I’m having a touch of writer’s block today, and since I have a mild headache and slightly blurred vision (I had to have my eyes dilated at the eye doctor’s today) I decided to do something more low key and choose to talk about some of my favorite book protagonists. The main thing to remember is that these leads will be in just one perspective. As much as I love the protagonists in books like Stoker and Holmes and One of Us is Lying, I have chosen just one perspective books, probably because I want a somewhat shorter list today. I did make ONE exception though, but that is because it’s a much more unusual vhoicd than you usually see in my blog. This is in no specific order.
1. Mark Watney, The Martian, Andy Weir:
If there HAD to be someone stranded on Mars, well, Mark Watney is the best person for that. Intelligent, funny, and mentally strong (how did he survive the isolation? The boredom?), he managed to survive on Mars for over a year. (I forget the exact numbers). He not only colonized Mars with potato plants, he was able to survive in a structure AND in a Rover at points. All while retaining his sense of humor and sanity. Definitely impressive.
2. Tessa Gray, The Infernal Devices, Cassandra Clare:
Tessa is easily my favorite Cassandra Clare heroine. She’s smart, kind, a bookworm, and is logical. She doesn’t allow her desires to run away from her, and uses her mind and her heart to make decisions. She becomes more open minded as the books go on, and she proves to be more powerful than she believes. She struggles with the realization that she isn’t human, but doesn’t allow it to break her and eventually embraces that part of her, heartbreak and all.
3. Ed Kennedy, I am the Messenger, Markus Zusak:
Ed is probably the most realistic protagonists I’ve ever read. He’s an underage taxi driver, has a 19 year old dog that doesn’t die at the end, and has a hopeless crush on his best friend. He feels like he’s a loser who’ll never amount to anything. Until he stops a bank robbery and starts getting playing cards in the mail, containing clues for places to go and people to meet. He begins to change lives, and find purpose. What makes him real is that he fails a lot. He doesn’t always do the right thing, yet is self aware and amends his mistakes .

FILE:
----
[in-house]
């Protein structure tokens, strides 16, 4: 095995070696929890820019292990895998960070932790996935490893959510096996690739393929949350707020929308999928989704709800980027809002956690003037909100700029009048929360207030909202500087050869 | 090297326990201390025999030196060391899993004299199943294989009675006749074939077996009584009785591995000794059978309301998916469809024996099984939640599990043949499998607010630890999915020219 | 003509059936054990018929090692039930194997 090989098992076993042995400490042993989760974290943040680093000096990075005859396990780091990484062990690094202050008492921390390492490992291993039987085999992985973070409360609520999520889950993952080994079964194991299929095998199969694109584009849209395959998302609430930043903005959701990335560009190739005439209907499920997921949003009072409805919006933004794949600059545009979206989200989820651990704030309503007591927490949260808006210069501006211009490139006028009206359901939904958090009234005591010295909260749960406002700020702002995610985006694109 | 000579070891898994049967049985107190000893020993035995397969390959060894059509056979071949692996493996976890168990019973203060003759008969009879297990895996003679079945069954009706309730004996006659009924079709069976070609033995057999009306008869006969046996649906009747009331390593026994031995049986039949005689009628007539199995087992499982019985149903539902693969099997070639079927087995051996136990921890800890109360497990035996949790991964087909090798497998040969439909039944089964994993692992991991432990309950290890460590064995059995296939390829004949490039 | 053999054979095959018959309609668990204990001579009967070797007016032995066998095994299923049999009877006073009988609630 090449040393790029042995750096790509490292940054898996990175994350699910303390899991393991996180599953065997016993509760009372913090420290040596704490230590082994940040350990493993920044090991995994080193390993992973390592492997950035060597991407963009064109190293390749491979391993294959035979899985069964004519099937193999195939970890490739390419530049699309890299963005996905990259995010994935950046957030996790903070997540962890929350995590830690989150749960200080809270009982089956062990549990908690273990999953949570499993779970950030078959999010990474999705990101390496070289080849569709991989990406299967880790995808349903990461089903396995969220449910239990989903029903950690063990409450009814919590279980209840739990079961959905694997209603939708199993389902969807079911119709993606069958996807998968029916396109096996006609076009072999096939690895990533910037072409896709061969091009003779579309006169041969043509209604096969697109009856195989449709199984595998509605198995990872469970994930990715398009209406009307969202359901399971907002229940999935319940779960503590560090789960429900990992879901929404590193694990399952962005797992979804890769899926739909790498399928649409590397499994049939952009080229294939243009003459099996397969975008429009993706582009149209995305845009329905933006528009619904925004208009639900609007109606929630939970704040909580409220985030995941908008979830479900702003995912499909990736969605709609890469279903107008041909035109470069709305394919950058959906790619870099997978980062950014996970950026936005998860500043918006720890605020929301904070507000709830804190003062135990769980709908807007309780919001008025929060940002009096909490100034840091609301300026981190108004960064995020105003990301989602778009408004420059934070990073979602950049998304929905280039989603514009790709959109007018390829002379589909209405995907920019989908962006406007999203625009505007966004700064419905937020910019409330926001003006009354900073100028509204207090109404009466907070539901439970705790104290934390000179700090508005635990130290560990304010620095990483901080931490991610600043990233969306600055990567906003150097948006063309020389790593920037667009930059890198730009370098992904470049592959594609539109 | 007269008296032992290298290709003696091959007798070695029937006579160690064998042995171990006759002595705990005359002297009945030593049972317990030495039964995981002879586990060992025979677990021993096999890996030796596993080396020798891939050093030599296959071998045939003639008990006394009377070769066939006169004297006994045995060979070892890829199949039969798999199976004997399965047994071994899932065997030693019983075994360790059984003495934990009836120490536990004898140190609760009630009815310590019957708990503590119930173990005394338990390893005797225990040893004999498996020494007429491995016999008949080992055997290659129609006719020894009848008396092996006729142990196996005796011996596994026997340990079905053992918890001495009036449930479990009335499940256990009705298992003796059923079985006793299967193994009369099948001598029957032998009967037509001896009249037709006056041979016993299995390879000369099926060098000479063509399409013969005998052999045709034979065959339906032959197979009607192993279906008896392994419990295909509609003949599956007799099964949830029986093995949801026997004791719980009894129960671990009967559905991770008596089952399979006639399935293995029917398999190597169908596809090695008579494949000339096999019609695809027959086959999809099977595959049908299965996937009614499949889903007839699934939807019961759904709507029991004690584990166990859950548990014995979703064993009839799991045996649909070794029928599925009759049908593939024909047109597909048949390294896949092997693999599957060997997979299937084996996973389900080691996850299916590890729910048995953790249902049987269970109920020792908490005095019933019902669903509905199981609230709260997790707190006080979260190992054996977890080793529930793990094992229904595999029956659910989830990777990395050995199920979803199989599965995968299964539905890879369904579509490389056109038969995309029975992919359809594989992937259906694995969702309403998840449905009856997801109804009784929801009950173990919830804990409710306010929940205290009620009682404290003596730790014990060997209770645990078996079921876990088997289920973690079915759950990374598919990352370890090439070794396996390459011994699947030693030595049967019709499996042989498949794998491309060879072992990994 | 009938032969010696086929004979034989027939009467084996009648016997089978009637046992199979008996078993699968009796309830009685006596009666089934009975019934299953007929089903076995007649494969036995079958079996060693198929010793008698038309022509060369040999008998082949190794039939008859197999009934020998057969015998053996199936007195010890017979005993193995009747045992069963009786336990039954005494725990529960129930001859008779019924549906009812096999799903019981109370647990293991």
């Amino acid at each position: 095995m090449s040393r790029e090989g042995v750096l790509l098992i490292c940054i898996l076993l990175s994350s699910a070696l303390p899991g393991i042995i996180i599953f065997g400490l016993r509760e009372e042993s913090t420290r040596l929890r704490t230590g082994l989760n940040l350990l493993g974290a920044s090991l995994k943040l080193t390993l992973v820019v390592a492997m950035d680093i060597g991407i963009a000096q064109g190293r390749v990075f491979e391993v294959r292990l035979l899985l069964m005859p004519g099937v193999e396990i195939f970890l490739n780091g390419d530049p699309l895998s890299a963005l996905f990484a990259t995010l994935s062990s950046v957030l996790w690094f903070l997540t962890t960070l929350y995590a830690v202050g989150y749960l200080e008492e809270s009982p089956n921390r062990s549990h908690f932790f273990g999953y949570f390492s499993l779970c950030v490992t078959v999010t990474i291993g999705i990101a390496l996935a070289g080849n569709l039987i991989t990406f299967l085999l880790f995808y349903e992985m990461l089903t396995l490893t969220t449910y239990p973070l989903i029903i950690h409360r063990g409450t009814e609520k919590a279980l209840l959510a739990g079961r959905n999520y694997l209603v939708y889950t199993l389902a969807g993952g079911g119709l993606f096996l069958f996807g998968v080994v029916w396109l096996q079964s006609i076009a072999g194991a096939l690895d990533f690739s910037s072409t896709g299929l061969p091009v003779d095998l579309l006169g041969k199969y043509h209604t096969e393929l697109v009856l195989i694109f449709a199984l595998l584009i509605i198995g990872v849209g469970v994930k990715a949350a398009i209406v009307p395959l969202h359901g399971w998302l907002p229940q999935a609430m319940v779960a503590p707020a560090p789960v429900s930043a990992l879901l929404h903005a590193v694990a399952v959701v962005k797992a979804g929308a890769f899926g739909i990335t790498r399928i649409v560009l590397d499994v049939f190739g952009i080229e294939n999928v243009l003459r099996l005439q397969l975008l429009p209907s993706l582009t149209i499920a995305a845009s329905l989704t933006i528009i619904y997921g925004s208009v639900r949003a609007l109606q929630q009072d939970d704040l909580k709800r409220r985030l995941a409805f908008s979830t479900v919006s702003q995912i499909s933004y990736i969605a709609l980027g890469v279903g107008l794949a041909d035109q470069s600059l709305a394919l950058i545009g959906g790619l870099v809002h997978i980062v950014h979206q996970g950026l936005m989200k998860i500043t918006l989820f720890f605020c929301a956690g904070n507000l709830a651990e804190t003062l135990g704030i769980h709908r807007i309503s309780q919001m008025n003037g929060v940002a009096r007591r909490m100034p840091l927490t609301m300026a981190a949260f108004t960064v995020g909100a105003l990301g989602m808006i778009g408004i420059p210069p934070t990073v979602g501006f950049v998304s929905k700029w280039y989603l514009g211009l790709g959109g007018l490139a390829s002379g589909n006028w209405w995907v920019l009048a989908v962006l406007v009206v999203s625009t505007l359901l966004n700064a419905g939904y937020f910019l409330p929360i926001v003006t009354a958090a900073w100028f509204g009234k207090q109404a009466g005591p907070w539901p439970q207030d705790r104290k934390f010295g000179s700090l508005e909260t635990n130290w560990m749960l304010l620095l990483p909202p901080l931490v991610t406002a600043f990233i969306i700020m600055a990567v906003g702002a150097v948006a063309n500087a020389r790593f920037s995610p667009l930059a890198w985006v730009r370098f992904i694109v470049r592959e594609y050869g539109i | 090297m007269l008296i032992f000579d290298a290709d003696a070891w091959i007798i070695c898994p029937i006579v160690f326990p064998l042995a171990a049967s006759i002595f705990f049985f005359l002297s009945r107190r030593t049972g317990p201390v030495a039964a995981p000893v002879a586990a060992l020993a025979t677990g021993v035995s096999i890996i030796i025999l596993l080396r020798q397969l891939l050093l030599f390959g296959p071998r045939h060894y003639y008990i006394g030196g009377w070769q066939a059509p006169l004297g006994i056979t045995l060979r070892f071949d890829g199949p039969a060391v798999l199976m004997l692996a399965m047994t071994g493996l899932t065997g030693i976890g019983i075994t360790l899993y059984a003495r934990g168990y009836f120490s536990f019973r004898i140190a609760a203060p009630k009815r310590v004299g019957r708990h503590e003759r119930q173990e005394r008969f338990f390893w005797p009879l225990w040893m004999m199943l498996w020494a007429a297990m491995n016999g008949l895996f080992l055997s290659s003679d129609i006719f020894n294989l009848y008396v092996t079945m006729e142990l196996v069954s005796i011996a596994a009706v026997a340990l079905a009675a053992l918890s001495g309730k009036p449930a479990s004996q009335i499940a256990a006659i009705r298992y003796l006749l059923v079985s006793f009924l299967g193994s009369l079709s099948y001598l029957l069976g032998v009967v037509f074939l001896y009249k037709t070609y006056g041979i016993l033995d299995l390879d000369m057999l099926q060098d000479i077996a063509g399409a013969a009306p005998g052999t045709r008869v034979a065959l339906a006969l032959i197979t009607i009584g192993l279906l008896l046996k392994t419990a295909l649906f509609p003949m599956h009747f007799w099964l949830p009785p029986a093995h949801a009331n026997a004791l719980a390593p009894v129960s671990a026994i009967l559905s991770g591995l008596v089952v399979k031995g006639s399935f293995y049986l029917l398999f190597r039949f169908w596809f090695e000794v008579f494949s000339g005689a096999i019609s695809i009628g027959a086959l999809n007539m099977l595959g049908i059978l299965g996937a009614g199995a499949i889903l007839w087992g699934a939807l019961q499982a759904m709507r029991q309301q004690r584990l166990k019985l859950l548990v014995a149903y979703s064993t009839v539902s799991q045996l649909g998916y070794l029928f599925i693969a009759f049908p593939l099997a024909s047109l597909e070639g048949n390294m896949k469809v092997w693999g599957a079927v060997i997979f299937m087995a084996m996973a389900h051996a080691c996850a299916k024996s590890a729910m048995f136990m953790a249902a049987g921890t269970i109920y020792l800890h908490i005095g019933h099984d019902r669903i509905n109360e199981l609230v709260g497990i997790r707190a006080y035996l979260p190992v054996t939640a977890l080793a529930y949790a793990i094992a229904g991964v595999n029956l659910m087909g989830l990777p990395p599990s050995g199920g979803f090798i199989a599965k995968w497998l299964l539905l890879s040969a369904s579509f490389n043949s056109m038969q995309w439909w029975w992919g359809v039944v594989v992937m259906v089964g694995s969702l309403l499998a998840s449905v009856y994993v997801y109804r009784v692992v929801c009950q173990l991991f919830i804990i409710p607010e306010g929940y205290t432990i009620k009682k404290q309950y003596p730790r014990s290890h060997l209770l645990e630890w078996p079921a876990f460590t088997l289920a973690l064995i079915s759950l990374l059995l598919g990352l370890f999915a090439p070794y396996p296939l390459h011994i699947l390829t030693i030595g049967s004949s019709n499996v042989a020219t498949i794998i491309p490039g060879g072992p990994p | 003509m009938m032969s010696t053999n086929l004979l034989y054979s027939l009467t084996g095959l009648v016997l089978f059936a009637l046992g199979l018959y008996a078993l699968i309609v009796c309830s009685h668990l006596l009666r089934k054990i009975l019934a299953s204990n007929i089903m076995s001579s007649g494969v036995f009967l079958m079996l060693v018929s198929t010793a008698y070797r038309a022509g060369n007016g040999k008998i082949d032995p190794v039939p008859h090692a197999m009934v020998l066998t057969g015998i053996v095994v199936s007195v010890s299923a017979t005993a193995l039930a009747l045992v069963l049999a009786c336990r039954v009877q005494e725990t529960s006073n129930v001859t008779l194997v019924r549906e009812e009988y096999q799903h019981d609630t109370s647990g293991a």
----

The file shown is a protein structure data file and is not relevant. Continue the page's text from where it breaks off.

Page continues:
4. Audrey Rose Wadsworth, Stalking Jack the Ripper, Kerri Maniscalco:
Audrey Rose is one of the few feminist leads I’ve read who strike a perfect balance between being progressive, intelligent, and feminine. While she does want to work in forensics, which is considered a man’s job, she also appreciates dresses and beauty. She even says it herself: “I was determined to be both pretty and fierce…Just because I was interested in a man’s job didn’t mean I had to give up being girly.” As much as I love a good Katniss Everdeen, I’d like more heroines like Audrey; they seem balanced.
5. Liesel Meminger, The Book Thief, Markus Zusak:
Liesel is one of the most inspiring protagonists I’ve ever read. She starts as an illiterate girl who was the daughter of a communist, and was being adopted into a new family after the death of her brother. This was all when she was ten, and that’s just the beginning. When she’s older, her family even hides a Jew, while living in Nazi Germany during WW2. That’s really dangerous, and yet Liesel is able to stay strong. Plus, her determination to learn to read and to find more books is seriously admirable.
6. Danny Torrance, The Shining, Stephen King:
My one exception to my, “only books with one perspective,” why did I put Danny here, instead of Jack, the main protagonist? Danny becomes more of the lead character as the book goes on. I have to applaud Stephen King for writing a leading kid character who actually behaves like a child, but an innocent five year old who’s in over his head and doesn’t understand all of what’s going on. Not many writers can do that without making them annoying, but Danny is one of the most endearing literary kids.
7. The second Mrs. De Winter, Rebecca, Daphne du Maurier:
An odd choice, this leading lady is so timid, such a wallflower, and lacks such a backbone that she doesn’t even get a name. So why is she here? Well, let’s look here: she’s shy. She constantly compares herself to her husband’s first wife, the titular Rebecca (and with everyone telling her constantly, “you’re nothing like Rebecca,” who can blame her?). But she’s also self aware of her weakness and struggles to rise above it in an unwittingly abusive place, and she overcomes each of her obstacles, which is pretty amazing. She may not be seen as strong, but she develops her strength as the book goes on, something most books don’t do.